The mangrove swamp was avoided and condemned as breeding ground for disease, mosquitoes, frogs, snakes and other beasties the mind could imagine. At the same time, however, they were important sources of building material, firewood, medicine, food security (agriculture), homes for the poor, recreation and harbours for small boats. Today, mangroves have taken on additional meanings in our lives, where as well as the traditional roles, they now act as sources of revenue through ecotourism; major agents of soil stabilisation, coastal expansion and erosion control where interlocking roots stop land-based sediments from coursing out to sea. They build land, and their trunks and branches serve as barriers that diminish the erosive power of waves; and a climate regulators they store vast amounts of carbon that would otherwise be released into the atmosphere.

As discussed in last week’s article, they provide the unique requirements to create bioluminescent bays. But, probably one of the most well known roles of mangroves is as a home to wildlife (e.g. Scarlet Ibis) and nursery to fish and shellfish (e.g. spiny lobsters, snappers, tarpon and grouper). Altogether, these ecosystem goods and services have been valued globally at approximately US$32 billion annually, which translates to approximately US$194,000 ha-1 yr-1(Costanza et al 2014).

Despite their importance, our mangrove forests continue to be threatened and are rapidly declining. Significant alterations to mangrove forests in Trinidad and Tobago since the early 1970s have already resulted in an estimated 20% loss of mangrove forests due mainly to population growth and increasing development in coastal areas. Several examples illustrate these threats including decades of continued modification, built development encroachment: squatting and agriculture in the Caroni Swamp; the phenomenal shrinkage of the Friendship and Kilgwyn Swamps following necessary mangrove clearing for the Crown Point Airport runway expansion (IMA 1990); and development of the Canoe Bay Resort in 1980. Similarly, proposed resort and housing developments threaten the integrity of the Buccoo Bay mangrove forest. While there is growing recognition of the importance of mangrove forests, to date we have only managed to offer limited protection to three mangroves systems: Caroni Swamp, Nariva Swamp and Bon Accord Lagoon.

Coastal flooding and increased coastal erosion are but two of the major impacts we expect over the next 50-100 years if mangroves continue to shrink. In a recent review, the Institute of Marine Affairs described the state of mangrove conservation in Trinidad and Tobago as greatly challenged because of inadequacies in existing laws and institutional arrangements. If there is to be any meaningful slowing of the current rate of mangrove degradation and loss, an Integrated Coastal Zone Management (ICZM) approach is recommended as a means to promote coordination and clear distribution of responsibilities among the various authorities with jurisdiction over mangrove management.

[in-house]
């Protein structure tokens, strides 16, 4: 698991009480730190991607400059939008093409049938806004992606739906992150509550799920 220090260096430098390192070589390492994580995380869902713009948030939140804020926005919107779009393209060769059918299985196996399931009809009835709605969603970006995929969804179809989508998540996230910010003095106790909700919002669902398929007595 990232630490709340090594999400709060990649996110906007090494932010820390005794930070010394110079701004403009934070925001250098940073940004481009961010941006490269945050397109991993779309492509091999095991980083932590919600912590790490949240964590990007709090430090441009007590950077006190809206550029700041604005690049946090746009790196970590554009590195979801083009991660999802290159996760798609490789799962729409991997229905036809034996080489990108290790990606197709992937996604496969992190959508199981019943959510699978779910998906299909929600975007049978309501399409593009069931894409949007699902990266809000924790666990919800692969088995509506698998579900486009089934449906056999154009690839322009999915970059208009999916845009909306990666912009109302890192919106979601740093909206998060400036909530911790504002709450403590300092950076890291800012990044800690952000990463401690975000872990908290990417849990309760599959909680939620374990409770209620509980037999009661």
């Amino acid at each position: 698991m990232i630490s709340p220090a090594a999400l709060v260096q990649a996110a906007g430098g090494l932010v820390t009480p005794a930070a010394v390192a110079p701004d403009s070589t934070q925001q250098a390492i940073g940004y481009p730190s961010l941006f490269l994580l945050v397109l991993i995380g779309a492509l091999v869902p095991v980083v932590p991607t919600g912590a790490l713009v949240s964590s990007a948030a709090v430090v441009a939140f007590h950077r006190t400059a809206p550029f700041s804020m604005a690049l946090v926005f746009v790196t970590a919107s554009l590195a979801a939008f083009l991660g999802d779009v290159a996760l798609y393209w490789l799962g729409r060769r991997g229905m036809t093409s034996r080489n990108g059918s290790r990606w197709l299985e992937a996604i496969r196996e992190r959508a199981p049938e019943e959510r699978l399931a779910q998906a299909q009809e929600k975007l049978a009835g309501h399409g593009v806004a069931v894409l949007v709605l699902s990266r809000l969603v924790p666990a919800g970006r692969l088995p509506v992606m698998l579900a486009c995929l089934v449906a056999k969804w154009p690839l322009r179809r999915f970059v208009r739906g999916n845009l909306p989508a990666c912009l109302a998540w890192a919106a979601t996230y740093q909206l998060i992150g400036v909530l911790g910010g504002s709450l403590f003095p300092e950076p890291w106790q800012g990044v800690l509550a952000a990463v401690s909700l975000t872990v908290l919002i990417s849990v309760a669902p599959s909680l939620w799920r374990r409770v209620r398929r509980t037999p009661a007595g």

The national bird, Scarlet Ibis (Eudocimus ruber), spends most of its life feeding and nesting in mangrove forests. Photo courtesy Charles J Sharp, 2014

 In spite of all these challenges, our environmental consciousness has increased tremendously over the last decade, and so too has our understanding of the role of mangroves in an uncertain future. Mangroves represent real opportunities for livelihood development (such as ecotourism, education, management); food security through the maintenance of juvenile fisheries stocks, biodiversity conservation especially of endangered species (e.g. goliath grouper/jewfish). In small islands such as ours, we are extremely vulnerable to climate change impacts, as such mangroves also represent important ecosystems for climate regulation and coastal resilience. Any development in or around these ecosystems should strive to have minimal impact on the mangrove forests, allowing them to thrive in their special relationship between the shore and sea.


References:
Costanza R, de Groot R, Sutton P, van der Ploeg S, Anderson SJ, Kubiszewski I, et al. (2014) Changes in the global value of ecosystem services. Glob Environ Chang. 26: 152–158
Duke NC., Ball MC and Ellison JC (1998). Factors Influencing Biodiversity and Distributional Gradients in Mangroves. Glob. Ecol. Biogeogr. Lett. 7, 27  1996,
IMA (1990) Environmental Impact Assessment of the extension of Crown Point Airport Runway, Tobago. 123pp
Juman R and Ramsewak D (2013). Status of Mangrove Forests in Trinidad and Tobago, West Indies. Caribbean Journal of Science, 47(2-3), 291-304.
Juman R and Hassanali K (2013) Mangrove Conservation in Trinidad and Tobago, West Indies (pp. 35-64) in (eds) Gleason G and Victor TR (2013). Mangrove ecosystems: biogeography, genetic diversity and conservation strategies. Environmental research.




Thursday, December 8, 2016

Lights in the Lagoon



Jahson Alemu discusses the phenomenon known as bioluminescence, and conditions where it thrives: the protected Bon Accord Lagoon in Tobago is one of these rare spots.. Jahson is a marine biologist completing his PhD study on Buccoo Reef and its value in the ecosystem of south-west Tobago. This feature was first published in Tobago Newsday on Thursday, December 8, 2016
Follow Jahson on twitter: @jahson_alemu.

Imagine a world without light!